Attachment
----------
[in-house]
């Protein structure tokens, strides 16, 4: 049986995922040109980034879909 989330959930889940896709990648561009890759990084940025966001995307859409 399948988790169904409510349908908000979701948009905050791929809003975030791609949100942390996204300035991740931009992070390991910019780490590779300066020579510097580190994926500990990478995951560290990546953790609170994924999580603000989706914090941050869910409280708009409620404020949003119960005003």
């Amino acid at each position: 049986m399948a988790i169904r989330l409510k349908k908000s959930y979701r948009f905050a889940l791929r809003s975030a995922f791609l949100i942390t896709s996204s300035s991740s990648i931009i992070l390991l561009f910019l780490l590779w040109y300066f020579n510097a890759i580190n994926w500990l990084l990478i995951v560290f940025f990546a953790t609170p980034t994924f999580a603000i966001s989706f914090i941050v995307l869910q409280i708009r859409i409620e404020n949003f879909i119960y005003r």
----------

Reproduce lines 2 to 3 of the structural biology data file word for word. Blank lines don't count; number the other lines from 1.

């Protein structure tokens, strides 16, 4: 049986995922040109980034879909 989330959930889940896709990648561009890759990084940025966001995307859409 399948988790169904409510349908908000979701948009905050791929809003975030791609949100942390996204300035991740931009992070390991910019780490590779300066020579510097580190994926500990990478995951560290990546953790609170994924999580603000989706914090941050869910409280708009409620404020949003119960005003």
């Amino acid at each position: 049986m399948a988790i169904r989330l409510k349908k908000s959930y979701r948009f905050a889940l791929r809003s975030a995922f791609l949100i942390t896709s996204s300035s991740s990648i931009i992070l390991l561009f910019l780490l590779w040109y300066f020579n510097a890759i580190n994926w500990l990084l990478i995951v560290f940025f990546a953790t609170p980034t994924f999580a603000i966001s989706f914090i941050v995307l869910q409280i708009r859409i409620e404020n949003f879909i119960y005003r």